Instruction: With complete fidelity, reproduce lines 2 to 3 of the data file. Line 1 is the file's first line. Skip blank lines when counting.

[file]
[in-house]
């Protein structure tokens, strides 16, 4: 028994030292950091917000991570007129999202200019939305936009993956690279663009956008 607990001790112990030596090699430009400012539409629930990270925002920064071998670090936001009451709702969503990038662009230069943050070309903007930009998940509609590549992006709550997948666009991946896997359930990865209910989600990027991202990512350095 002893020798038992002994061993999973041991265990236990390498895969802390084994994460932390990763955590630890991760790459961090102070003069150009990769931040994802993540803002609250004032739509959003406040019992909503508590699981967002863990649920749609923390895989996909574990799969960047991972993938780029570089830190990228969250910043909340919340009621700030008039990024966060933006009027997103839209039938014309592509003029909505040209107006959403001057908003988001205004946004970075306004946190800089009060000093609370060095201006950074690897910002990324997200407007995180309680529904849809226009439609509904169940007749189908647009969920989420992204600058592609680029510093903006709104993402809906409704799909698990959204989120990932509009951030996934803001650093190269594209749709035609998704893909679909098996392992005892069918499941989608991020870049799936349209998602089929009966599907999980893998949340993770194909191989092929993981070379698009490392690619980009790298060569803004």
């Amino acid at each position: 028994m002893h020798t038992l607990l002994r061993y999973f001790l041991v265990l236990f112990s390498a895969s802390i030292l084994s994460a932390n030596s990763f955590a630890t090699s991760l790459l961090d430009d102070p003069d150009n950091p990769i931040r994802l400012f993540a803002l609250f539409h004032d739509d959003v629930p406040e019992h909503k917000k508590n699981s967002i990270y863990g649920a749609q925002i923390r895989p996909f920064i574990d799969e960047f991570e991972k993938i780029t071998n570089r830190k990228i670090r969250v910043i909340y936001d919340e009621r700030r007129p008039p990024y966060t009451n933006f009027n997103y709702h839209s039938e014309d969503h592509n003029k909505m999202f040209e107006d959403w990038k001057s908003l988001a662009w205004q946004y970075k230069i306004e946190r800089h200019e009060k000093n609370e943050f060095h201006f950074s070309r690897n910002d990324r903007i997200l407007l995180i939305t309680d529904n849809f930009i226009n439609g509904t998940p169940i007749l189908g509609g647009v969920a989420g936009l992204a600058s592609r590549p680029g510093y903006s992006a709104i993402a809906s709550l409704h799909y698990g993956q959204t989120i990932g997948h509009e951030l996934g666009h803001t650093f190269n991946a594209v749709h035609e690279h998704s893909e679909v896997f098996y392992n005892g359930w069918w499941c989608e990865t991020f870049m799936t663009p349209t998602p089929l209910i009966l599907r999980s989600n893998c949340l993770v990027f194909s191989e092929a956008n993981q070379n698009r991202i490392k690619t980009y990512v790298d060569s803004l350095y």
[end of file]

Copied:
């Protein structure tokens, strides 16, 4: 028994030292950091917000991570007129999202200019939305936009993956690279663009956008 607990001790112990030596090699430009400012539409629930990270925002920064071998670090936001009451709702969503990038662009230069943050070309903007930009998940509609590549992006709550997948666009991946896997359930990865209910989600990027991202990512350095 002893020798038992002994061993999973041991265990236990390498895969802390084994994460932390990763955590630890991760790459961090102070003069150009990769931040994802993540803002609250004032739509959003406040019992909503508590699981967002863990649920749609923390895989996909574990799969960047991972993938780029570089830190990228969250910043909340919340009621700030008039990024966060933006009027997103839209039938014309592509003029909505040209107006959403001057908003988001205004946004970075306004946190800089009060000093609370060095201006950074690897910002990324997200407007995180309680529904849809226009439609509904169940007749189908647009969920989420992204600058592609680029510093903006709104993402809906409704799909698990959204989120990932509009951030996934803001650093190269594209749709035609998704893909679909098996392992005892069918499941989608991020870049799936349209998602089929009966599907999980893998949340993770194909191989092929993981070379698009490392690619980009790298060569803004």
């Amino acid at each position: 028994m002893h020798t038992l607990l002994r061993y999973f001790l041991v265990l236990f112990s390498a895969s802390i030292l084994s994460a932390n030596s990763f955590a630890t090699s991760l790459l961090d430009d102070p003069d150009n950091p990769i931040r994802l400012f993540a803002l609250f539409h004032d739509d959003v629930p406040e019992h909503k917000k508590n699981s967002i990270y863990g649920a749609q925002i923390r895989p996909f920064i574990d799969e960047f991570e991972k993938i780029t071998n570089r830190k990228i670090r969250v910043i909340y936001d919340e009621r700030r007129p008039p990024y966060t009451n933006f009027n997103y709702h839209s039938e014309d969503h592509n003029k909505m999202f040209e107006d959403w990038k001057s908003l988001a662009w205004q946004y970075k230069i306004e946190r800089h200019e009060k000093n609370e943050f060095h201006f950074s070309r690897n910002d990324r903007i997200l407007l995180i939305t309680d529904n849809f930009i226009n439609g509904t998940p169940i007749l189908g509609g647009v969920a989420g936009l992204a600058s592609r590549p680029g510093y903006s992006a709104i993402a809906s709550l409704h799909y698990g993956q959204t989120i990932g997948h509009e951030l996934g666009h803001t650093f190269n991946a594209v749709h035609e690279h998704s893909e679909v896997f098996y392992n005892g359930w069918w499941c989608e990865t991020f870049m799936t663009p349209t998602p089929l209910i009966l599907r999980s989600n893998c949340l993770v990027f194909s191989e092929a956008n993981q070379n698009r991202i490392k690619t980009y990512v790298d060569s803004l350095y």